• Sound Medicine: Why are employers offering health care incentives?

    Sound Medicine is a radio show produced by the Indiana University School of Medicine and WFYI Public Radio. In the last few years, I’ve become their go-to guy on health policy. So, for those of you who would find your day brightened by the sound of my voice, enjoy the following:

    Sound Medicine” health care policy analyst Aaron Carroll, M.D., M.S., weighs in on the actions employers are considering to reduce health care costs. Some companies have begun offering incentives like gym memberships to employees who lose weight; others have raised the cost of insurance for those who smoke. Some, like Honeywell, fine employees up to $1,000 for an elective procedure if they don’t seek a second opinion. According to Dr. Carroll, the companies are offering incentives in hopes of avoiding future costs caused by heart attacks from obesity, for instance, or smoking-related illnesses. But while losing weight or quitting smoking may reward the individual, the company may not save if the employee leaves in a few years, with the insurance savings lost to another employer.

    Full audio after the jump

    @aaronecarroll

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    • I’m not yet convinced that workplace incentives and wellness programs aren’t cost effective or health improving, even in the short term. There are too many anecdotal instances of success. As an example, I recently spoke with an EVP of a regional bank whose went 5 straight years without a premium increase; she attributed it to their wellness programs.

      I recognize that this, in itself, does little to further the evidence base. But it does mean we need to do a better job trying to identify the specific strategies that have the most potential to work. We need to look at the strategy level, not at the generic “workplace program” level.

    • I’m still unsure about it. Health policies can be life savers or just cut up your wallet.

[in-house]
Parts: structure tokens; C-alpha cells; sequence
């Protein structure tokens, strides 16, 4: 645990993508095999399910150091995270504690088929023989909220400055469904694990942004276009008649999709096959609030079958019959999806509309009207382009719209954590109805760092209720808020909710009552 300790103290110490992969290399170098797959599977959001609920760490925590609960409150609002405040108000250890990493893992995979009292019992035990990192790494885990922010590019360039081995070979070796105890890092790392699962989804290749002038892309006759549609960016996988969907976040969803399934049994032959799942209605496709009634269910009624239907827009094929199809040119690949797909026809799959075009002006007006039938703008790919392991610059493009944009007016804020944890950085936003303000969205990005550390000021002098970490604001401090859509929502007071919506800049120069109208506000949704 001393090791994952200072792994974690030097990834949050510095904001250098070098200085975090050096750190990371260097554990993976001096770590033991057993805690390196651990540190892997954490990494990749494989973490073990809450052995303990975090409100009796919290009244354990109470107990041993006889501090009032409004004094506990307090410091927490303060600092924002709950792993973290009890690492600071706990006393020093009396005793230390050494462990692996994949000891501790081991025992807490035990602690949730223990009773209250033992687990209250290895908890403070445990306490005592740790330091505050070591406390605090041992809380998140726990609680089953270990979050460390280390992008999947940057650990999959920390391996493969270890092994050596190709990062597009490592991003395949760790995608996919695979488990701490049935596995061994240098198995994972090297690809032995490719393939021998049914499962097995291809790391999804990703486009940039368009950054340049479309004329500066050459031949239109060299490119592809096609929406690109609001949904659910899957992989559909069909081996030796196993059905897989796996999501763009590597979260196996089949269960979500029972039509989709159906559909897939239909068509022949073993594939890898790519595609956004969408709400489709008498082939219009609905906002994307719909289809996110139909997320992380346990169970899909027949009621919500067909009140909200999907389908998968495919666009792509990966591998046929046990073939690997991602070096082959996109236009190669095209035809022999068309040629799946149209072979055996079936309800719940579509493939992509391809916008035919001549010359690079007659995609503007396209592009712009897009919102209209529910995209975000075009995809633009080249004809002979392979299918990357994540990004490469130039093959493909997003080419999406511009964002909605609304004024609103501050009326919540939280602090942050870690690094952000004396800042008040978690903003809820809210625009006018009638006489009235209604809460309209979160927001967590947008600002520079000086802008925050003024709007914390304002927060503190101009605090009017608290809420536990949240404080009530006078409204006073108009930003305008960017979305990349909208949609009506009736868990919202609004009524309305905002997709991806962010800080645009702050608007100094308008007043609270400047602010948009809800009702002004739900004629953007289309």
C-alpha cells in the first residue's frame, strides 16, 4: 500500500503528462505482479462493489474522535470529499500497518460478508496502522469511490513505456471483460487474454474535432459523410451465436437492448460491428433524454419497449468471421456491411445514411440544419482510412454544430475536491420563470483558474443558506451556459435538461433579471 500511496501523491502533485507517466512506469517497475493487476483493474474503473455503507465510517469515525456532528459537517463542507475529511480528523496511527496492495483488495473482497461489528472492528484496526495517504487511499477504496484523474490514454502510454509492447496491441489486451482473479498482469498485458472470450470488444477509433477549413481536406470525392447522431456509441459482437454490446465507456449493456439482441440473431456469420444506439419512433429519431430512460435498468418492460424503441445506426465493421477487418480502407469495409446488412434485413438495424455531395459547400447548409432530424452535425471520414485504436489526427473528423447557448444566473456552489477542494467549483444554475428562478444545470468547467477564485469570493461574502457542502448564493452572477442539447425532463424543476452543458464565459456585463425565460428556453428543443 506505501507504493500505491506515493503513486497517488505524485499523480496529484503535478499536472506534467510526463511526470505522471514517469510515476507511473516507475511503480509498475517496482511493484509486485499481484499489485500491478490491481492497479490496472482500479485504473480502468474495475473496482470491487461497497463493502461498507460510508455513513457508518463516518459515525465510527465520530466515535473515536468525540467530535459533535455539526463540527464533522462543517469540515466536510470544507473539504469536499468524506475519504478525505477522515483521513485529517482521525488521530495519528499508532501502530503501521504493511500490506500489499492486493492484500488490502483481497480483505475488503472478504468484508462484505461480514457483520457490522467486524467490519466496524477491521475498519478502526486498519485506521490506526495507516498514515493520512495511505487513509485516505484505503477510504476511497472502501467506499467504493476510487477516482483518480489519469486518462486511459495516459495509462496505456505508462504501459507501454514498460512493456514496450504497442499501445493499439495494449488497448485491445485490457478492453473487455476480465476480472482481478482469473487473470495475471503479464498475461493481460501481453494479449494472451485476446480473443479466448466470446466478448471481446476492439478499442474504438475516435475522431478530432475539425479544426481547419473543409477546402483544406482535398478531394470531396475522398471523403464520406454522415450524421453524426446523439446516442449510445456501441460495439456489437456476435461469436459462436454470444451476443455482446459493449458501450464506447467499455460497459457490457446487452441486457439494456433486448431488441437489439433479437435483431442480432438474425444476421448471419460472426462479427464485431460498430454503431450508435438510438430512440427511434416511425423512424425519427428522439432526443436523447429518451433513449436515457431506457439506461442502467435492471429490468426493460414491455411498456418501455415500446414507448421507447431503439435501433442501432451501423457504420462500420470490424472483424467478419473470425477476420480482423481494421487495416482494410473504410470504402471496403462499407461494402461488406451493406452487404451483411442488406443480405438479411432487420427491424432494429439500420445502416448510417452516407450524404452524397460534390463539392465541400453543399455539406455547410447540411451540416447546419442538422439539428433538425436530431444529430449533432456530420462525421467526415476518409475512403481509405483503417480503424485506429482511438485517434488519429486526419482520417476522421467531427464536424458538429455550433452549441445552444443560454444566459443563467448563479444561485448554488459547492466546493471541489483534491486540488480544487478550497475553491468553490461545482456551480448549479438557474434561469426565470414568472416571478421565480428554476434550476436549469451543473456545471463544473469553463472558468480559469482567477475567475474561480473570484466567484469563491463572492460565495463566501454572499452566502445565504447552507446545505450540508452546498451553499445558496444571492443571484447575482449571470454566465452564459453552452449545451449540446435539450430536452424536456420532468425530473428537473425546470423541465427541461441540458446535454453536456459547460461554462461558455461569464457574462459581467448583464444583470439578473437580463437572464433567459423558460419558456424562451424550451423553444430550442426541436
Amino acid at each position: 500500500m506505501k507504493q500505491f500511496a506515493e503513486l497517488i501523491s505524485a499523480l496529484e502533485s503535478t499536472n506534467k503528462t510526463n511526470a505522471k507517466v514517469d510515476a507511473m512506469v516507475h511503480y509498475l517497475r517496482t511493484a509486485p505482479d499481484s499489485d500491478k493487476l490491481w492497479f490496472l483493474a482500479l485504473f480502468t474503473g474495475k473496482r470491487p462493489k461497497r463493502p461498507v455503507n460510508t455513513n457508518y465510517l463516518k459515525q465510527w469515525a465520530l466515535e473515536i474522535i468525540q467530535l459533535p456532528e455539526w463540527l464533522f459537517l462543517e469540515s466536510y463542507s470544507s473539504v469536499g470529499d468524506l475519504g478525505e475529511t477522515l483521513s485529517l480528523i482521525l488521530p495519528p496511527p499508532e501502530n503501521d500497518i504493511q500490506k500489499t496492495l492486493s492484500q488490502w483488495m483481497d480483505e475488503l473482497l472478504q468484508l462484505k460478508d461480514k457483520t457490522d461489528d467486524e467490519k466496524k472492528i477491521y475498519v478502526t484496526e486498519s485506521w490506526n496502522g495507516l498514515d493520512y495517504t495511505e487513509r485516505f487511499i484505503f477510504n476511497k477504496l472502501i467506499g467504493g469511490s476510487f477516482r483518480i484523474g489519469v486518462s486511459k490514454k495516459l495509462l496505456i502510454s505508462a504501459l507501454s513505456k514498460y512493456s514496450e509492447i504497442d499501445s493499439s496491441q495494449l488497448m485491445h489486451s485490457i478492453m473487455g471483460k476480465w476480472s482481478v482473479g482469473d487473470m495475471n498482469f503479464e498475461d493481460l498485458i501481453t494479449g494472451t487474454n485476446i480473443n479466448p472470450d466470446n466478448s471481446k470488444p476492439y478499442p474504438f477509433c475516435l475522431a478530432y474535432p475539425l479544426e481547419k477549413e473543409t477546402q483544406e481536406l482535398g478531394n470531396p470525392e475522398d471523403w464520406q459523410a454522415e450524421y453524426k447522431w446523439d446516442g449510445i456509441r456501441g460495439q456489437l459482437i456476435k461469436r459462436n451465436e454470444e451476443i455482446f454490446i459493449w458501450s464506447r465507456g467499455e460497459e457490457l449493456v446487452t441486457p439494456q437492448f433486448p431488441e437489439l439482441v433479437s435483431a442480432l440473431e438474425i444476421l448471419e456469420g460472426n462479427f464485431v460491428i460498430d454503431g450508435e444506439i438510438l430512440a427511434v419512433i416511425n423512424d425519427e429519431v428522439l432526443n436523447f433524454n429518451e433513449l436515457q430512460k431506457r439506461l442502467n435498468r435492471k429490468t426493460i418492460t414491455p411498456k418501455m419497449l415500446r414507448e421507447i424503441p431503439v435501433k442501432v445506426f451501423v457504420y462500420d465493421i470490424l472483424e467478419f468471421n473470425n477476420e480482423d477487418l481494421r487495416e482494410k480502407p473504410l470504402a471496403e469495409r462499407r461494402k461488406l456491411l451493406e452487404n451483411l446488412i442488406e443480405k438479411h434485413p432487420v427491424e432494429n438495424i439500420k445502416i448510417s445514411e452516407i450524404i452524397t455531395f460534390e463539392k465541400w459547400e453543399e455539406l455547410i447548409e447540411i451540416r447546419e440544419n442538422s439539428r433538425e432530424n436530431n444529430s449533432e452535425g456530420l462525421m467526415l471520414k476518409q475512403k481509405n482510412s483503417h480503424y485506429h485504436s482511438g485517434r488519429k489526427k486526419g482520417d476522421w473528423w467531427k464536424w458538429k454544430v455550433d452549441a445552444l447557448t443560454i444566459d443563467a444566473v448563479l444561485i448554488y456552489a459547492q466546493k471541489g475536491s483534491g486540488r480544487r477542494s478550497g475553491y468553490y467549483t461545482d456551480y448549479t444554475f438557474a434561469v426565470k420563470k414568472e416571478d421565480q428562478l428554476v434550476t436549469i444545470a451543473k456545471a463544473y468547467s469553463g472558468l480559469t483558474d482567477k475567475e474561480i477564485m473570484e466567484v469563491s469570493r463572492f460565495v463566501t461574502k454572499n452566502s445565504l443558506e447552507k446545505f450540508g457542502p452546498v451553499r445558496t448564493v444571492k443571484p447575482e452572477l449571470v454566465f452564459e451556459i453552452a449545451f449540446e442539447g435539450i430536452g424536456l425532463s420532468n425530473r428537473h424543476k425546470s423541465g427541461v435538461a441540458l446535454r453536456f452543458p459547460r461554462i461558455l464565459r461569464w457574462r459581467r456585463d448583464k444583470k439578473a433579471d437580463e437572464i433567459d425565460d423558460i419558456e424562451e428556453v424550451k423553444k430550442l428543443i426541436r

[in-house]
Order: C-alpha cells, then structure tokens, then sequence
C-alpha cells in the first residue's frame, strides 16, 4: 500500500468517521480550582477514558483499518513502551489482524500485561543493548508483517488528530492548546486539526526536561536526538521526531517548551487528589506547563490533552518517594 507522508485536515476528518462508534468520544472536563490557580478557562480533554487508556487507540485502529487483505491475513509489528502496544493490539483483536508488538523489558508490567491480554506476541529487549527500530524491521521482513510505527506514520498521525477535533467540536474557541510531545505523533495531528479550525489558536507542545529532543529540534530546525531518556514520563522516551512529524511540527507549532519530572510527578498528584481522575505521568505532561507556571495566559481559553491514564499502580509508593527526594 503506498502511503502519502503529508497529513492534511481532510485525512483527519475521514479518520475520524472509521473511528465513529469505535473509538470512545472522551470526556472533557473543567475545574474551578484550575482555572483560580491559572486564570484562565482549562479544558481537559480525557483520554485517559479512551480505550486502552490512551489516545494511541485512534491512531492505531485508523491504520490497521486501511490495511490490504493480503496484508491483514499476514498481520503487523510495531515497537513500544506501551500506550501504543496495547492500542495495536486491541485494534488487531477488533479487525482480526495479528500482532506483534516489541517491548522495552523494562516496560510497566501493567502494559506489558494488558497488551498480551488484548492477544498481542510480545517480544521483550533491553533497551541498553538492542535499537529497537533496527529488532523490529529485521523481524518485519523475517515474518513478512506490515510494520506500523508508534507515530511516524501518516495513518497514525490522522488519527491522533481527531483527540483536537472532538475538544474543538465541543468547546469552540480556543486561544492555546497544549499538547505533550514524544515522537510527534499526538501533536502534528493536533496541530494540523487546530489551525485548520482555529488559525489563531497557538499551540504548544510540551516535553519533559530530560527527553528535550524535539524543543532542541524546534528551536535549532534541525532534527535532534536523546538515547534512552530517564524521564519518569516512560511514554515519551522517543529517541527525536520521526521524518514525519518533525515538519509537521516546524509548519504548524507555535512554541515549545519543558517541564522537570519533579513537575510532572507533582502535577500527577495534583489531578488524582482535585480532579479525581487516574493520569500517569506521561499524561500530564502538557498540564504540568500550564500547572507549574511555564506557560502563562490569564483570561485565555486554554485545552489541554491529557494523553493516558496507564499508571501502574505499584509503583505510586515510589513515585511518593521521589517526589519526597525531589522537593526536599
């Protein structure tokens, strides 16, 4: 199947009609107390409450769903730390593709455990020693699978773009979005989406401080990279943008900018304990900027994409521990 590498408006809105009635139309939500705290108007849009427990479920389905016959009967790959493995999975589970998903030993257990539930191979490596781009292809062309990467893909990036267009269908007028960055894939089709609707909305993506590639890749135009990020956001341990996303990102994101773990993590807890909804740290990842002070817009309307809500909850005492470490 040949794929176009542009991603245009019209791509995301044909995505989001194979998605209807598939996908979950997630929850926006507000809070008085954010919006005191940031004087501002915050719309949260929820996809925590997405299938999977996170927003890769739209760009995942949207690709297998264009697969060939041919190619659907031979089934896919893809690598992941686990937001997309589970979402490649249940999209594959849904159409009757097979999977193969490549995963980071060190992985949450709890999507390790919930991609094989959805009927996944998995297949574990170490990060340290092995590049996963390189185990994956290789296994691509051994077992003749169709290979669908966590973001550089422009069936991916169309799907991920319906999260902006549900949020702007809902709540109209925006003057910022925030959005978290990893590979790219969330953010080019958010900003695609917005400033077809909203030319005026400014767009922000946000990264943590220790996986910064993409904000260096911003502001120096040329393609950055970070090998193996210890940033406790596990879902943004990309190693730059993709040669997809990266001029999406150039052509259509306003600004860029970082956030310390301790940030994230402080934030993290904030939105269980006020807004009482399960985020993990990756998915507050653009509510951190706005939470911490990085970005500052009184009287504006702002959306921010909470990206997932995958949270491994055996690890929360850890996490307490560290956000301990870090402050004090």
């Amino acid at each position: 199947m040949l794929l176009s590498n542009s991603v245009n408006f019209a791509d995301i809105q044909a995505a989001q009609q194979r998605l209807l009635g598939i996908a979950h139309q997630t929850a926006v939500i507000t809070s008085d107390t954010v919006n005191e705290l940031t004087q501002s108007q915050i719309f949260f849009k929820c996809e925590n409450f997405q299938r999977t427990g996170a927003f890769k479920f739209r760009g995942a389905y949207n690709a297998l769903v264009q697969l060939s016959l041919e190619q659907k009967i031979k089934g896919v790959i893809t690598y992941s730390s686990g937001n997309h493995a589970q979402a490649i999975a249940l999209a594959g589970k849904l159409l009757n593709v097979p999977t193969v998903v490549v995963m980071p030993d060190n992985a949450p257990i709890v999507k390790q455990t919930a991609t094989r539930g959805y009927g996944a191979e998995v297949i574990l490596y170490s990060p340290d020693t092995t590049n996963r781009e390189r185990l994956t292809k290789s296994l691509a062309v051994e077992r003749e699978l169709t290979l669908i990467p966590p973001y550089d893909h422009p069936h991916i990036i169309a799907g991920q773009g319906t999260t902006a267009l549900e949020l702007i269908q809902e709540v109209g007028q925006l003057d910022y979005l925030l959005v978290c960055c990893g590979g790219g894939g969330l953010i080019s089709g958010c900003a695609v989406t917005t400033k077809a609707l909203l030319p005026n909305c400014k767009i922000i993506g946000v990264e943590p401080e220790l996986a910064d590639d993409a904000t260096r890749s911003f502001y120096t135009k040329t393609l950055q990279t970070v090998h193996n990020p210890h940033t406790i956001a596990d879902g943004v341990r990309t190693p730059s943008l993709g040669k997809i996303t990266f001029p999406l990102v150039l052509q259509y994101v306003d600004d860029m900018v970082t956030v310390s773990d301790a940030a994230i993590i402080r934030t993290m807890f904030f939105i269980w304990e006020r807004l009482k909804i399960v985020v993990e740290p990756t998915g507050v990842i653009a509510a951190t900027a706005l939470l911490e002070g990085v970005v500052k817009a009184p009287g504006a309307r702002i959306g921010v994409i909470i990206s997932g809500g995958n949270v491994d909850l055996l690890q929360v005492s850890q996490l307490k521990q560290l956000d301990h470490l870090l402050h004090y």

• Is there any indication that insurance companies pay attention to wellness programs in setting rates?

    • I was part of the leadership team that introduced a nationally-recognized, award winning, HIPAA-compliant wellness program at a Fortune 100 employer about eight years ago. We had had a program in place, but this dramatically altered the breadth, reach and depth of the program. It was and remains one of participation-based financial incentives (that is, the financial incentives are based on completion of wellness assessments and participation in wellness activities, not in achieving specific health factor standards). While many believed the goal was to reduce the rate of medical cost trend, the Benefits/HR department fought hard to ensure the program was never sold with that goal in mind – that while the program would incorporate a number of metrics focused on changing population health, any change in claims experience would likely be very difficult to attribute to the program.

      Nonetheless, when health experience moderated in 2008-2009, after our third year, some tried to draw a direct causal link to the wellness program – to use the moderation in claims as justification and to expand the effort. The claims about wellness program success can be quite outrageous. I’m reminded of one national benefits consulting firm who in a 2007/2008 report noted that companies they deemed to have the most effective wellness programs:
      – Achieve 20% more revenue per employee
      – Have 16.1% higher market value
      – Delivered 57% higher shareholder returns”

      Causality, anyone?

      It took everything I had to fight off multiple efforts by internal business units to suggest to the senior leadership team that there was a causal relationship between the wellness program and the moderation in medical claims experience – conveniently ignoring other dramatic changes in health coverage, the introduction of a consumer driven health plan, a significant reduction in the number of high cost HMO options offered in certain locations, and, not surprisingly, significant changes (over 15%/year) in the covered population.

      For me, it was, is and continues to be sufficient to point to the clinical outcomes as the only indication of success (or lack thereof). The goal is to improve the workers’ standard of living, including improved health, which at some point may equate to reduced expense, and perhaps reduced absenteeism and presenteeism. The wellness assessments (with biometric data) showed significant reductions in the number of workers with multiple health risks, significant weight loss, an increase in individuals remaining compliant with their treatment regimens, and yes, a reduction in the number of workers and adult family members who use tobacco. The wellness activities highlighted an increase in physical activity as well as changes in nutrition and diets.

      There, those clinical outcomes, clearly linked the change in health behaviors and health status to the wellness program.